There’ll be ample time to question O’Neill’s record later. After all, the Breeders’ Cup is coming up.The Bounce That Wasn’tAll I heard in the two weeks leading up to the Preakness Stakes was how tough it is for today’s thoroughbred to race on 14 days’ rest.Thoroughbred Times correspondent and Ragozin Sheets user Bob Ehalt called it a “hardship,” noting that “Saturday's middle jewel of the Triple Crown offers a stumbling point that runs rampant among the top contenders and adds to the mystery of the race.”“I'll Have Another was the best and fastest horse in the Run for the Roses,” Ehalt pointed out, but cautioned that with only two weeks rest “it seems unlikely that he'll take another step forward in the Preakness.”“In theory, that could make him vulnerable,” Ehalt wrote, “except that the 5-to-2 second choice's chief rivals are also burdened with just two weeks rest.”Well, apparently, the Kentucky Derby entrants didn’t get the memo, as I’ll Have Another (first in the Derby), Bodemeister (second) and Creative Cause (fifth) made up the Preakness trifecta. Meanwhile the five well-rested “new shooters” finished fourth, fifth, seventh, eighth and last.Since 1992, horses that didn’t wear themselves out in Louisville are now 3-for-128 in Baltimore.But, hey, at least they’re not bouncing.Weekend Win Factor Plays
For fun and because I rarely have time to handicap these days, I’ve decided to try something new with my free picks. Instead of offering just win bets every couple of months (or so it seems), I’m going to start providing a wide variety of suggested plays, relying solely on my Win Factor (computerized fair odds) Report. So be sure to check the TwinSpires blog regularly, as I will be posting stuff throughout the week.We’ll start with a mythical $1,000 bankroll and I’ll update it as we go along.THURSDAY (05/24/12)Click HERE to get your free Win Factor Report6th Charlottetown: $46 conditional win wager on 1-Windemere Express (minimum odds of 6-5, 0 minutes to post).1st Hoosier Park: $46 conditional win wager on 5-Cincinnati Star (7-5, 0 MTP).1st River Downs: $4 Daily Double 1,3 with 2.2nd River Downs: $1 Trifecta 2 with 3 with ALL. $8 conditional exacta bets 2/3 ($6 minimum payoff on a $1 bet, 0 MTP), 2/4 ($13, 0 MTP) and 2/7 ($14, 0 MTP). $4 conditional exacta bet 3/2 ($9, 0 MTP). $2 conditional exacta bets 4/2 ($22, 0 MTP) and 7/2 ($25, 0 MTP).11th Saratoga Harness: $16 conditional win wager on 2-Dirt Road Phil (7-5, 0 MTP). $1 Trifecta 2 with 6 with ALL. $6 conditional exacta bets 2/6 ($15, 0 MTP), 2/3 ($16, 0 MTP) and 2/7 ($23, 0 MTP). $2 conditional exacta bets 6/2 ($18, 0 MTP), 3/2 ($20, 0 MTP) and 7/2 ($30, 0 MTP).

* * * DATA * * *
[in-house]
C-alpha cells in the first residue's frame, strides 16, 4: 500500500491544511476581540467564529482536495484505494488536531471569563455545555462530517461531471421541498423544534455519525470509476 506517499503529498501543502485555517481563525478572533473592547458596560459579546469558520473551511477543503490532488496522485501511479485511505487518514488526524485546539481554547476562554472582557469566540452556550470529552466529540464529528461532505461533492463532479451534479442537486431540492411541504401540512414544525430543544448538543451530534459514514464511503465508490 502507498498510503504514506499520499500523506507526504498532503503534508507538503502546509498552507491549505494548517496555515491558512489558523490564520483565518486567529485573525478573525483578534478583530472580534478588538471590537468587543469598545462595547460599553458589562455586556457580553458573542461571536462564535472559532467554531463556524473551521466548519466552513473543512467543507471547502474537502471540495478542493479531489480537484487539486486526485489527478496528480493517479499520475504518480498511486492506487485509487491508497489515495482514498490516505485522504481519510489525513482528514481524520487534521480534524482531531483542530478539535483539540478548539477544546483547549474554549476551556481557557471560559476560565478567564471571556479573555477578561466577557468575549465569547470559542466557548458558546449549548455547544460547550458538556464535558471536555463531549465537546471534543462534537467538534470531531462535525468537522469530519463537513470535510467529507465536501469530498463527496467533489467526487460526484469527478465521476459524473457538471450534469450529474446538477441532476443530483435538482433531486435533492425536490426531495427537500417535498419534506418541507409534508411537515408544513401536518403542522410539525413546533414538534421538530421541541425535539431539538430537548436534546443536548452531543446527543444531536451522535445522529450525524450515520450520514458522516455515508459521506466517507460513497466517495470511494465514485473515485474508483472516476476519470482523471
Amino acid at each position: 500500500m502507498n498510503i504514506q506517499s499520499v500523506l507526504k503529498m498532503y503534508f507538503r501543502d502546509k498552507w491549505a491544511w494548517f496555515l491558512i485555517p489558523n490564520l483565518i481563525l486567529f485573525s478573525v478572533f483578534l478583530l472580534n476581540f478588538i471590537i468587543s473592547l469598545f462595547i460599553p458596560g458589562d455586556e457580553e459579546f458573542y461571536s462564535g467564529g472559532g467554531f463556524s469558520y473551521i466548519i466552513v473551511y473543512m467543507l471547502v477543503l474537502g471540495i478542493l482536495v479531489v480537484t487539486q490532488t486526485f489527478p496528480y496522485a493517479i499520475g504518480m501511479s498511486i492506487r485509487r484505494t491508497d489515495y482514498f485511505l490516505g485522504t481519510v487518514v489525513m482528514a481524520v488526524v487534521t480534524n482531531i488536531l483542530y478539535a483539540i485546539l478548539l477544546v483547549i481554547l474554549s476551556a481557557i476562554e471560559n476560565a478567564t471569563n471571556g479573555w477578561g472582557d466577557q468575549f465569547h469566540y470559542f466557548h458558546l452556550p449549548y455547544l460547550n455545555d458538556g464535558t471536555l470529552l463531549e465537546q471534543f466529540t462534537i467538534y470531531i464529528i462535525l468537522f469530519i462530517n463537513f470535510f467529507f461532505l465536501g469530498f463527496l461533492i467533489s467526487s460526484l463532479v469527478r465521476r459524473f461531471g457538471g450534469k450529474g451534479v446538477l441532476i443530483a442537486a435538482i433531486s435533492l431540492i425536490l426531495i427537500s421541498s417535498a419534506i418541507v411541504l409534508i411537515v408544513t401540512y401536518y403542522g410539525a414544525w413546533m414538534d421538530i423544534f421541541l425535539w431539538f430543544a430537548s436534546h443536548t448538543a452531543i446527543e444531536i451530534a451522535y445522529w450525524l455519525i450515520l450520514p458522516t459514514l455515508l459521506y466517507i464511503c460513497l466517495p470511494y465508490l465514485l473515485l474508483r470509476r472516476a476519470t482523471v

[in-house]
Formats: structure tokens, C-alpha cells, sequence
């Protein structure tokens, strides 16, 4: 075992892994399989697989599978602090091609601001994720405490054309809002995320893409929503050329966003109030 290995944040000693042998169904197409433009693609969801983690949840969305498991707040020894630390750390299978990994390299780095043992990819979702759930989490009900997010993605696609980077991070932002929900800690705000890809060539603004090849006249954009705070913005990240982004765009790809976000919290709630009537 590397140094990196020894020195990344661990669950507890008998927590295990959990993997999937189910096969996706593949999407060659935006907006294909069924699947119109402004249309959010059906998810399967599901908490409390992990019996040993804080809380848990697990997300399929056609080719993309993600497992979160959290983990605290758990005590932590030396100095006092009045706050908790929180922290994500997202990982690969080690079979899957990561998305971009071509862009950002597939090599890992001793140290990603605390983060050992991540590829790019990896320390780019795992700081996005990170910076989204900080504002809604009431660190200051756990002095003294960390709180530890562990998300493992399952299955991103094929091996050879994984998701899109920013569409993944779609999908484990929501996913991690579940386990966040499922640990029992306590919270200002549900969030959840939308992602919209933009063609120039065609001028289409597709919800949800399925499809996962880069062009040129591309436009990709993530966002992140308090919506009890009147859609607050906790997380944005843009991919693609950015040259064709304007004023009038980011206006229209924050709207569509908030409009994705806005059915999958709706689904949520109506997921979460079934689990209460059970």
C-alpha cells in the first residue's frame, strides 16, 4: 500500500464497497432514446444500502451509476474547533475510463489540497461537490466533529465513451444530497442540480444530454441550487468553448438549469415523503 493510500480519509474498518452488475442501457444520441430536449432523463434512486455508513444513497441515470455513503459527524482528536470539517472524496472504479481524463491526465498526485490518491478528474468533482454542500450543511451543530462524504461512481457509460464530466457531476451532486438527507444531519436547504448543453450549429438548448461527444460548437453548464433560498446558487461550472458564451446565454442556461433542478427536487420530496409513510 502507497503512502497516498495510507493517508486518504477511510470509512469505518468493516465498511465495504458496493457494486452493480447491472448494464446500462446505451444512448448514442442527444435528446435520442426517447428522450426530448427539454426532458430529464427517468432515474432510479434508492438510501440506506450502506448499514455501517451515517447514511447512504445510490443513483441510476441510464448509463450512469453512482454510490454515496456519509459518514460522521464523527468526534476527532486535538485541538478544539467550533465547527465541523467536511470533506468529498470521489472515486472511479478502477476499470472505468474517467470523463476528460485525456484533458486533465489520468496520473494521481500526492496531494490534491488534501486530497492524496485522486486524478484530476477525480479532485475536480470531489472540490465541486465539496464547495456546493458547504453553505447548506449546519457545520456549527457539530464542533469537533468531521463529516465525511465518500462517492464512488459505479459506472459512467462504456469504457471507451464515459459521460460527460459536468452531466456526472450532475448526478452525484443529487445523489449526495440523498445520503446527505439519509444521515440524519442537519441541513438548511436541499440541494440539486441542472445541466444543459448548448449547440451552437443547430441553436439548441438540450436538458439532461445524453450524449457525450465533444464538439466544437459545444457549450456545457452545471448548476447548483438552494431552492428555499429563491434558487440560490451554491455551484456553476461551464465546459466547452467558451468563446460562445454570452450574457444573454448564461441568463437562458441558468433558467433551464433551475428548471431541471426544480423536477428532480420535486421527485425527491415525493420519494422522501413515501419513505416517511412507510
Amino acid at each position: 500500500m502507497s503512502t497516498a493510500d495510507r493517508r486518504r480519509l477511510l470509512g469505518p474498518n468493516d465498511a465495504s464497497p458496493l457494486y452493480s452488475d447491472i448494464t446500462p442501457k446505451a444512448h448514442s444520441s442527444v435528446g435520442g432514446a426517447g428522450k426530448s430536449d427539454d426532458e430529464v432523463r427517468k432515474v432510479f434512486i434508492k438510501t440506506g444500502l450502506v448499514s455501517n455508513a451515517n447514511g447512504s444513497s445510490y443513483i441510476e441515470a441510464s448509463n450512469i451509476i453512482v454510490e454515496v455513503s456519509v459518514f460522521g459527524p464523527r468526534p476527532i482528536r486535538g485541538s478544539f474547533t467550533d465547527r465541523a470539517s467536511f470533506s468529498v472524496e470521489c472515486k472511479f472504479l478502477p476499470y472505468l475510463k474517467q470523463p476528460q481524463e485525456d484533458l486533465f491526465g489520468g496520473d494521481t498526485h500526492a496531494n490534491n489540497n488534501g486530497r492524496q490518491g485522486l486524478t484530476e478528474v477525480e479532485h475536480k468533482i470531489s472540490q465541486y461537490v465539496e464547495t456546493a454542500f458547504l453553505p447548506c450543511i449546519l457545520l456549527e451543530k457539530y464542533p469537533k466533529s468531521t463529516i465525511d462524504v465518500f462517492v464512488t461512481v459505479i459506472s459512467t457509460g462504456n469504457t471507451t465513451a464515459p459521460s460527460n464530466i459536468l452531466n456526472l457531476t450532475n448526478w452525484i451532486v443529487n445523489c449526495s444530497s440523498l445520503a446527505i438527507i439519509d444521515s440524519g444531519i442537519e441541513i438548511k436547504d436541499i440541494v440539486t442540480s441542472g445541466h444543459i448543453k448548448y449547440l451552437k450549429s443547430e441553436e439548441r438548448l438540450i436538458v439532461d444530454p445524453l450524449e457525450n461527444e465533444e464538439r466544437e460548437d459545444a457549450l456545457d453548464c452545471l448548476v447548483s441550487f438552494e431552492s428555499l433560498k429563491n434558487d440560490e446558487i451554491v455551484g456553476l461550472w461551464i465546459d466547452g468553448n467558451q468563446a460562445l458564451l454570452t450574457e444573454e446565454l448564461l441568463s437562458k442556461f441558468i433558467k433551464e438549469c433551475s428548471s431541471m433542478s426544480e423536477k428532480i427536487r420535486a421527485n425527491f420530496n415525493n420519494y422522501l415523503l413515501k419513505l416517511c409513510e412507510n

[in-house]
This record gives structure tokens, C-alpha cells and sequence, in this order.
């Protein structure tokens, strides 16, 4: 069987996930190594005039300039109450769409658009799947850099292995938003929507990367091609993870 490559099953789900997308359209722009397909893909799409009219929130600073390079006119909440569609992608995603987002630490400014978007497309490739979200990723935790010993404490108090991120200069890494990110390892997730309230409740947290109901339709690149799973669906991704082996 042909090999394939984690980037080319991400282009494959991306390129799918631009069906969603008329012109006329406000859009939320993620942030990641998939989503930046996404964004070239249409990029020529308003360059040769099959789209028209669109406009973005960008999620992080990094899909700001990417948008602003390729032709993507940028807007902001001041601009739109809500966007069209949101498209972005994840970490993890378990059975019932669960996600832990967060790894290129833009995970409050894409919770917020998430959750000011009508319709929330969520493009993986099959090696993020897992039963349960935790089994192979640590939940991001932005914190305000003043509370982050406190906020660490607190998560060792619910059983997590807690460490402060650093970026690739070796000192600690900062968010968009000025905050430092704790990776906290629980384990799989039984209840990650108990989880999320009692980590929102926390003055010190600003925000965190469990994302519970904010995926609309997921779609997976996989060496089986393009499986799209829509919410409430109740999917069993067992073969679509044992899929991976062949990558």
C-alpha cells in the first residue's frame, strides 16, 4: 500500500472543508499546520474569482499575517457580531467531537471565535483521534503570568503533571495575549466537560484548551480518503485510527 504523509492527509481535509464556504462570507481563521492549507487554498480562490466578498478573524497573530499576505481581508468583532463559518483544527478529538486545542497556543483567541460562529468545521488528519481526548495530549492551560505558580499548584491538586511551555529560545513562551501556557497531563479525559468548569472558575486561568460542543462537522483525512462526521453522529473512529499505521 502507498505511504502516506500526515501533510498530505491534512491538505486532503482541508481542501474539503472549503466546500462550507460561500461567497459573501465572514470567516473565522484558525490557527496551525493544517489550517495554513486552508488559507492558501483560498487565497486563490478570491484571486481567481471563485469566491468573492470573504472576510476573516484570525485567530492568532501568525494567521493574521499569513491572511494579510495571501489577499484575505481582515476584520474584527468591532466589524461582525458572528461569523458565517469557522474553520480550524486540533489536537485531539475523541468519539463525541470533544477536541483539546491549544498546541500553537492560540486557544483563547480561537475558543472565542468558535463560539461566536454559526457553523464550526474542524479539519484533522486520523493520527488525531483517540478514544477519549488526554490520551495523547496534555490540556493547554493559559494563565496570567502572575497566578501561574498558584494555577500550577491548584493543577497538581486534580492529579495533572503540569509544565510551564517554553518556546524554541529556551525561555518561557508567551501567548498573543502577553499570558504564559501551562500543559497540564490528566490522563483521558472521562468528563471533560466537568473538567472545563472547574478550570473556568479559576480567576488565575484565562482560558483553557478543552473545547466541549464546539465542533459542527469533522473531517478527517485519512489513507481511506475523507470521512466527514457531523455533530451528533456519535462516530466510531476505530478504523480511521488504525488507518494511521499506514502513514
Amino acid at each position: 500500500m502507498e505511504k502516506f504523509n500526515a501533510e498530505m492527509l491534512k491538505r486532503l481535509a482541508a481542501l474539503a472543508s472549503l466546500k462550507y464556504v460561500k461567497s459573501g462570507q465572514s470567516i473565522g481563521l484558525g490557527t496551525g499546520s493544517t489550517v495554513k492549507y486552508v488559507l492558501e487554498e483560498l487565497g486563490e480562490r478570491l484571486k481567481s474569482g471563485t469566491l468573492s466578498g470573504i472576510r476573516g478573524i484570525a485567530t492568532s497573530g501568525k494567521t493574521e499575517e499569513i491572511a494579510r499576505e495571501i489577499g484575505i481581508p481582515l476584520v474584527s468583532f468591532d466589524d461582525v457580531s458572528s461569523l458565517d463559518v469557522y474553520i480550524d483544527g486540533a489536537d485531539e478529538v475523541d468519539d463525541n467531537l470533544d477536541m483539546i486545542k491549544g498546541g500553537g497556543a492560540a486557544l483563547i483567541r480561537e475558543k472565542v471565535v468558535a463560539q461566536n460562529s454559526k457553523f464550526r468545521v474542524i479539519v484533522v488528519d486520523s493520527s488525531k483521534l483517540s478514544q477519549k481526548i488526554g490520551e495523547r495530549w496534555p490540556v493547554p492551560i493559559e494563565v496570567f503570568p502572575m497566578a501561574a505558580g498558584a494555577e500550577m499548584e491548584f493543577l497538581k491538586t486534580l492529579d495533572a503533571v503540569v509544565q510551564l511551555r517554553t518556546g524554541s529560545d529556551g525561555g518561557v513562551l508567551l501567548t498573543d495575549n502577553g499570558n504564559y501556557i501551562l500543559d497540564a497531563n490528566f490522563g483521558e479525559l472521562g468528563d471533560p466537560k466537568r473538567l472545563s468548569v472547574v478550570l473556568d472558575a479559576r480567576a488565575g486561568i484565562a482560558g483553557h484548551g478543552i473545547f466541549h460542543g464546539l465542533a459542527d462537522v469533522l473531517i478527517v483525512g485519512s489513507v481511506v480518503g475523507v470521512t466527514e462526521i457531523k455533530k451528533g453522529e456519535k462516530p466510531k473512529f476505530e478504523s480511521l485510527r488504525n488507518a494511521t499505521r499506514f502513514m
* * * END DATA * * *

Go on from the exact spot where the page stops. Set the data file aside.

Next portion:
Total Potential Amount Wagered (before scratches): $183
FRIDAY (05/25/12)Click HERE to get your free Win Factor Report5th Emerald Downs: $29 conditional win wager on 5-Epic Cast (minimum odds of 4-5, 0 minutes to post). $5 conditional exacta bets 5/4 ($6 minimum payoff on a $1 bet, 0 MTP), 5/1 ($8, 0 MTP) and 4/5 ($10, 0 MTP).2nd Hazel Park: $15 conditional exacta bets 6/3 ($16, 0 MTP), 6/5 ($19, 0 MTP) and 6/2 ($20, 0 MTP).8th Hazel Park: $15 conditional win wager on 2-LC Tiffany (2-1, 0 MTP).11th Pocono Downs: $5 conditional exacta bets 2/8 ($18 minimum payoff on a $1 bet, 0 MTP), 2/6 ($20, 0 MTP) and 2/4 ($20, 0 MTP).5th Harrah's Philadelphia: $8 conditional exacta bets 1/8 ($12, 0 MTP), 8/1 ($13, 0 MTP), 1/6 ($27, 0 MTP), 8/6 ($30, 0 MTP), 1/3 ($27, 0 MTP) and 8/3 ($31, 0 MTP).